For some time, I’ve been experimenting with using feathers as delicate, textured, and ultra-low-density counterpoints to the weight and strength of steel, my primary medium. In a carefully balanced, heavy steel piece, the addition of feathers to catch the wind can create a surprisingly light, floating movement. Back to school is meant to speak to hatching or the growth from a gangly youth into a graceful adult, a rare direct acknowledgment in my work of the feathers’ origin.
R.J. Preece: You didn’t follow the typical BFA/MFA route.
Alex Sanson: My fascination with science and math led me to coursework in those areas. During this time, I started seeking other things to explore. It wasn’t immediately obvious to me that a life in the arts was in my future, but I found myself pulled in that direction. While I have taken various courses in art history, design, and drawing, as well as pursuing various technical training, I have avoided degreed study in art.
I think that this has helped me pursue a practice in a different, maybe less conventional, way. Pushing through a large body of work in my metalwork design business has also helped to develop and refine my approach. It has made me particularly aware of how works can and should integrate with their chosen setting.
R.J. Preece: Looking back, do you think that your metalwork business has given you an advantage in your art projects?
Alex Sanson: The metalwork business side of my practice has been essential in building my technical skills and also my confidence and ability to manage and realize large and complex projects. Early on in my career, I was frequently constrained by the need to create works within the limits of my technical abilities. As my skills and workshop capabilities grew, I felt increasingly able to think freely; now I’m confident that I will be able to manifest any ideas I may come up with. The downside is that the metalwork business takes up a lot of headspace, and I am pulling back more and more from the design aspect of my practice to more fully concentrate on sculptural installations.
R.J. Preece: Who would you identify as important influences for you?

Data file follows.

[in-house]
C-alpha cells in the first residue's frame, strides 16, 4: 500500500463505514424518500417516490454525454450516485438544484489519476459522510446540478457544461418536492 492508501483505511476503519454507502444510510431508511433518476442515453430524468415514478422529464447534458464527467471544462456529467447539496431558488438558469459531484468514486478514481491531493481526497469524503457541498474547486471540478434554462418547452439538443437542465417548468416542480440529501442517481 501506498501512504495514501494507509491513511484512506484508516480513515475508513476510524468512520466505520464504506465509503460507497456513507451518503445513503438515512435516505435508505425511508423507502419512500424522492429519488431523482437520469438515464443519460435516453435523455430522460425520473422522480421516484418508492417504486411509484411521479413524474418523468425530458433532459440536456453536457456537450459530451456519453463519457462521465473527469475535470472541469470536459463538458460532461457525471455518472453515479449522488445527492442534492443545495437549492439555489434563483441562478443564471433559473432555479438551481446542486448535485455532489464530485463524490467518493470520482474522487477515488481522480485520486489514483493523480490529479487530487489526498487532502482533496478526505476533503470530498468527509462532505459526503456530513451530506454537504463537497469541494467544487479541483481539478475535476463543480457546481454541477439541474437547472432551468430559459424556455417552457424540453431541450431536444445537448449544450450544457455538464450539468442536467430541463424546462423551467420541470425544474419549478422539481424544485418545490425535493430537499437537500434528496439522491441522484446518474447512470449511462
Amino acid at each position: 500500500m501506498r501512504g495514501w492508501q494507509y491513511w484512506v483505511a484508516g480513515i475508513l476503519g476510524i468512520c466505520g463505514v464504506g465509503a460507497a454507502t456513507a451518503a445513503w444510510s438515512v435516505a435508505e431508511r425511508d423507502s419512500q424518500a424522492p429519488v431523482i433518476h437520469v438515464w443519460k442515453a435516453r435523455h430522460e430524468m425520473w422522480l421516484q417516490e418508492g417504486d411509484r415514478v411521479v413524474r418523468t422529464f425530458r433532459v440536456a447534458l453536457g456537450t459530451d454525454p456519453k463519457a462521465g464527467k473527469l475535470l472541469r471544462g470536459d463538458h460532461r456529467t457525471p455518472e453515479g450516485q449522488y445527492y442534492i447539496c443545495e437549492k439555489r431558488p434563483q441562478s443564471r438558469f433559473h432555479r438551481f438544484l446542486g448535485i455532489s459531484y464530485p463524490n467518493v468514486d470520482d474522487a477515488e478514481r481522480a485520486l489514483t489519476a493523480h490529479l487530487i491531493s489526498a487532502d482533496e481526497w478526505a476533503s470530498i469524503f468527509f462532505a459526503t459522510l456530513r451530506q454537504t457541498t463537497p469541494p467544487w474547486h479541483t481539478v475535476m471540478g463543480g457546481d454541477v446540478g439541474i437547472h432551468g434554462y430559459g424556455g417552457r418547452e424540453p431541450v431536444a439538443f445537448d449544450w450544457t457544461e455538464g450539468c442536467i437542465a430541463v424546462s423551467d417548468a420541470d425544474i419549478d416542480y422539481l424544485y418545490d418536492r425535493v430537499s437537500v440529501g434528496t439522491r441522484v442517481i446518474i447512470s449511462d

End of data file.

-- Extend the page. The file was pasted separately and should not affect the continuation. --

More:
Alex Sanson: Calder is an obvious one. My first memory of being touched by art is experiencing one of his grand mobiles in the newly constructed East Wing of the National Gallery in Washington, DC, at the age of eight. The scale, the gentle movement, the beautiful curved elements, and the slowly changing composition have had a lasting influence. Others include Lee Bontecou for her stunningly detailed later works, U-Ram Choe for his blending of exquisite engineering with organic form, and Theo Jansen for his wonderfully alive, wind-powered creations. Science has been an enduring influence: the more we discover, the more it seems that we, and everything we know, exist in an ever-so-delicate confluence of very many forces and equilibria.
R.J. Preece: Your work has developed outside the mainstream contemporary art system. Has this been by choice?
Alex Sanson: It’s true that my career started quite independently of the "art system", probably because I was trying to avoid systems of all kinds, being reluctant to accept their constraints. But now that I have more confidence in my work, I have been increasingly engaging with the more established art world.
R.J. Preece: What is one thing you hope viewers took away from viewing Susurrus?
Alex Sanson: I really wanted to create a sense of mindful tranquility. I wanted to capture a key, in-between moment. This is between inhaling a long, deep breath and releasing a transformative exhale. Anyone who has done breathing exercises will know exactly what I’m talking about.